M2000.48.5 | Hat form

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Create a new pair
Hat form
1900-1925, 19th century
26 x 56.5 cm
Gift of Mme Aline Desjardins
© McCord Museum
Keywords:  Form (1)
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Keys to History

For the hatmaker or milliner, this type of mould proved indispensable in fashioning a new hat. This one was used by female milliners.

The material for a hat-in-the-making (including fabric, felt, fur skins and straw) was placed on the mould and, with the help of steam jets and iron presses, would assume its form. A finish would then be applied to allow the new hat to hold its shape. The hat was finally ready to be adorned.

The years from 1890 to 1920 represented a great period for the craft of the milliner and for a style of women's headwear that featured spectacular proportions and ornamental design. While a great many women were employed in workshops and small factories that produced headwear, the industrial production of women's hats was slowly taking shape. During the1920s, the introduction of the bell-shaped hat, with simple lines and ornamental trimmings, facilitated the industrial production of women's hats.

With access to machines at every stage of production, the industrial manufacturing of hats differed from the work of the milliners. For the latter, products were generally hand-made by a single person at work with traditional equipment such as the wood or metal hat-making form.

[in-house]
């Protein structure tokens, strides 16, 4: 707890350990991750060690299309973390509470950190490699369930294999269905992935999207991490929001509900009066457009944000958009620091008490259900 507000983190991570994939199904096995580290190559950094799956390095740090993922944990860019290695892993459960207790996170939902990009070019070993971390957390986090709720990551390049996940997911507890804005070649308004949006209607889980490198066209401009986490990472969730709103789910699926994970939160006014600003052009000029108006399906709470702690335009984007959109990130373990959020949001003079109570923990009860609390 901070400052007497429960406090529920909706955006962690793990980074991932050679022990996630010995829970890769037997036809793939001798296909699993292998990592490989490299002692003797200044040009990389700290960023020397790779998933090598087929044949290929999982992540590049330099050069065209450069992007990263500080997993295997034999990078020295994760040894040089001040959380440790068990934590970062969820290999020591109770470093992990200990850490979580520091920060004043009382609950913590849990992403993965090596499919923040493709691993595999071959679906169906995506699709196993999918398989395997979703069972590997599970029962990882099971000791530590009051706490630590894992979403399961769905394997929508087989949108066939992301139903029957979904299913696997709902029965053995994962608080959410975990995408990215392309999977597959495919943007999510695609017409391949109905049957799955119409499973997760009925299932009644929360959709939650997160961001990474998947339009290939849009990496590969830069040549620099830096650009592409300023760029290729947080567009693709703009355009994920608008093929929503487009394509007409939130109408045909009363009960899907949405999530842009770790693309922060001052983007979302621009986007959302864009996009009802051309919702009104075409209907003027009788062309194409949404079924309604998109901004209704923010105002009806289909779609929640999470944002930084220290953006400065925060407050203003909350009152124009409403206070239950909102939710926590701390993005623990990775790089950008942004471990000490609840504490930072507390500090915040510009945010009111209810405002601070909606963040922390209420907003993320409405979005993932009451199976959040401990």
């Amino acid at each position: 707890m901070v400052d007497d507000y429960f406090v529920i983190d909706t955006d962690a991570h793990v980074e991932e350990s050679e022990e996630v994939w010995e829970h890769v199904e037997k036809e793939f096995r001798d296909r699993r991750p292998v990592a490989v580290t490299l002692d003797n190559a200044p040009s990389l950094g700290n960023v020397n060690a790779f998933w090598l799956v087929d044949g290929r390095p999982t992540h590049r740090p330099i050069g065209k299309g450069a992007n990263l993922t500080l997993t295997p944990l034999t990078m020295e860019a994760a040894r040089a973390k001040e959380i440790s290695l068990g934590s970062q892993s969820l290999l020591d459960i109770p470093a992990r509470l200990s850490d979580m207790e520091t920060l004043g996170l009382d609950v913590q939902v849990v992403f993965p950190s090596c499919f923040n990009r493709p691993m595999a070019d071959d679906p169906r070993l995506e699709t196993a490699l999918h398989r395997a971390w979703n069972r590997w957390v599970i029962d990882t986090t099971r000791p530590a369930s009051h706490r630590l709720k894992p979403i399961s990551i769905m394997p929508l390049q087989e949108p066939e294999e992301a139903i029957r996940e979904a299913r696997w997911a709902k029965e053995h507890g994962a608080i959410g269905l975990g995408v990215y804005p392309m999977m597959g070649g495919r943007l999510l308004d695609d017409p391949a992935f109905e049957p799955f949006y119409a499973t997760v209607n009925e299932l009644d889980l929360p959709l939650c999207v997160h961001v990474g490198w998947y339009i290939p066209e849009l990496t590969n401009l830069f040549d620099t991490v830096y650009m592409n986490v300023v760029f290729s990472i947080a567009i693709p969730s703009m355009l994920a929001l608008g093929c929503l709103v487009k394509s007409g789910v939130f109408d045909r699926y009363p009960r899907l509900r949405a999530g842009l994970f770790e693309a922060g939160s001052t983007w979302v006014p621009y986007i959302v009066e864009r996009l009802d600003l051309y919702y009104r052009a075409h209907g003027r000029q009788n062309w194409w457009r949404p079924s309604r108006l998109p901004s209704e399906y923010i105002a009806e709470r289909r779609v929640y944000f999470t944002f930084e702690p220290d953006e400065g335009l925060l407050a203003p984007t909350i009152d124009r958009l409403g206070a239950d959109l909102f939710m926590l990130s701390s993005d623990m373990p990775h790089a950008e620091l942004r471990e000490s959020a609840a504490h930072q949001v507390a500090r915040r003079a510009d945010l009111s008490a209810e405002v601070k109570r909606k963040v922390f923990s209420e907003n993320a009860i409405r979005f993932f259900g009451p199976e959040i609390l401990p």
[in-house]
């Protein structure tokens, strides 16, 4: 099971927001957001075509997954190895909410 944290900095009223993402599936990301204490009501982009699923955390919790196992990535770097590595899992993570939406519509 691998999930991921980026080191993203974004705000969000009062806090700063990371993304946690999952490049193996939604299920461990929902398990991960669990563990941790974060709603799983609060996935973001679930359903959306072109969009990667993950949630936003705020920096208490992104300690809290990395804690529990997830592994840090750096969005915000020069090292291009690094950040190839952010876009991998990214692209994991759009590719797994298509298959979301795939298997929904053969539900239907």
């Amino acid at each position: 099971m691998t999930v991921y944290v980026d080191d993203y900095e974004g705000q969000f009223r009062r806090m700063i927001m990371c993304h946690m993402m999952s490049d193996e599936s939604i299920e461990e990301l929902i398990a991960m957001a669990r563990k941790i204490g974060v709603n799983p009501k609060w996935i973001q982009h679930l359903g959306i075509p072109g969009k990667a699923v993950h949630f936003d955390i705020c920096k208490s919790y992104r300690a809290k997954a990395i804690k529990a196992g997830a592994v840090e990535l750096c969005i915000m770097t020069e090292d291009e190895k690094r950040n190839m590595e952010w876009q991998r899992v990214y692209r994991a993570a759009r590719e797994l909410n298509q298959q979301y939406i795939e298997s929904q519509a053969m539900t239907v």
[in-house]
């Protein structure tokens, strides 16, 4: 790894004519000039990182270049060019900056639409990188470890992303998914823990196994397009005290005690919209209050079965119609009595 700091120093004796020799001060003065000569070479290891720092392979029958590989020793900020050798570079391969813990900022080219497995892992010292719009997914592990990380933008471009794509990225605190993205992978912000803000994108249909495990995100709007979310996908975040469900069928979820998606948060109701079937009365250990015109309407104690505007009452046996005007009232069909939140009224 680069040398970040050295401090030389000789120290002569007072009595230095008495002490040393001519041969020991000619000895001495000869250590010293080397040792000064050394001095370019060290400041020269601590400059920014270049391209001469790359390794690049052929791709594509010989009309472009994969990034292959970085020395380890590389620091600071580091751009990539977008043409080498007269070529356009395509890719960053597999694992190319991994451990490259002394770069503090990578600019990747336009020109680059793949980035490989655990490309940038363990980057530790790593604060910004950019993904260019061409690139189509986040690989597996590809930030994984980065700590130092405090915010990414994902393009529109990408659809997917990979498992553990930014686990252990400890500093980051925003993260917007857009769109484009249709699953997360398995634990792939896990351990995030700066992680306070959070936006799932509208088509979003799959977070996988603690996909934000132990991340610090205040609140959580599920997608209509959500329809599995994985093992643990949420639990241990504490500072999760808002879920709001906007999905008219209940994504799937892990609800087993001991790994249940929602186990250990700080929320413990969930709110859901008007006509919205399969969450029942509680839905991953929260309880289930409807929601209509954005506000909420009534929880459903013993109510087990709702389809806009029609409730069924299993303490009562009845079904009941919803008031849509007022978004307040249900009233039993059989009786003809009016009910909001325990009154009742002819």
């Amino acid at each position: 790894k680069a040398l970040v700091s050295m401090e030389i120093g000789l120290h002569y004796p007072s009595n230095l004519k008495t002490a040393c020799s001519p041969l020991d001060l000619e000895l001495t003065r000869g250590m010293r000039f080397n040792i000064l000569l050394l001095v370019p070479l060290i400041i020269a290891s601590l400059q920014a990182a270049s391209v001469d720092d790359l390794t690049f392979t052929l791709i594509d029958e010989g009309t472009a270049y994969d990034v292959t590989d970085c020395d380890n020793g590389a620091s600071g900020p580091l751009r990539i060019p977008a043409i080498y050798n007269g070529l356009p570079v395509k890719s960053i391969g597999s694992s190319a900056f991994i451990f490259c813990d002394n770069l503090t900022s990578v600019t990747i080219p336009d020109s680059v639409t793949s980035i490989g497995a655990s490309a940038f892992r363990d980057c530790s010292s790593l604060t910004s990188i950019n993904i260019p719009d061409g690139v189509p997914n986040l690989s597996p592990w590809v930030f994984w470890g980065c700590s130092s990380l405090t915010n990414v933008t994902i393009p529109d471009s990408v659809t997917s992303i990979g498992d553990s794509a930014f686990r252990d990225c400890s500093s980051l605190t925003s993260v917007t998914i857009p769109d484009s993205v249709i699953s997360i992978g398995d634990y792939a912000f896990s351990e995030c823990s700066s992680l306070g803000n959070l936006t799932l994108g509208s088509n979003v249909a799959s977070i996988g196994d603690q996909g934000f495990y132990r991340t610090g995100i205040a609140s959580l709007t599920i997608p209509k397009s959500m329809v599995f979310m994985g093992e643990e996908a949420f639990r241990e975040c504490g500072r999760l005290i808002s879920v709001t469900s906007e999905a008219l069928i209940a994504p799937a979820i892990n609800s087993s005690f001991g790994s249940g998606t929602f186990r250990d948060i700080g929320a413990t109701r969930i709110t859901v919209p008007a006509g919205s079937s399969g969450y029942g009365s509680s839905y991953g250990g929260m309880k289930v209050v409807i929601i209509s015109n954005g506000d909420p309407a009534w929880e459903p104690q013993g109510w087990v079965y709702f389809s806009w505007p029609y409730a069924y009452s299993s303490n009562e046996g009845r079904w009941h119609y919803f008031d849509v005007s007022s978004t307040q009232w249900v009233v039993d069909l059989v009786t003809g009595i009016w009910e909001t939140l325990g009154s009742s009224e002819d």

• What

    This wood hat-making form is made of two large vertical pieces with rounded tops. Between them, three narrow, removable parts served to adjust the shape.

  • Where

    Between 1900 and 1940, many Quebec women were employed in small workshops that did sub-contract production for the clothing industry. In such workshops, hats were produced alongside clothing and other accessories.

  • When

    Bit by bit, the mass production of hats would lead to a declining number of traditional hatmakers. In Toronto for example, their number fell from 1,215 in 1911 to 441 in 1921 despite a significant increase in the overall population.

  • Who

    This hat mould was used by two milliners: Artémise Goucy Desjardins (1867-1939) and Laura Lajoie Desjardins (1894-1990). They were the grandmother and mother of Aline, the artifact's donor.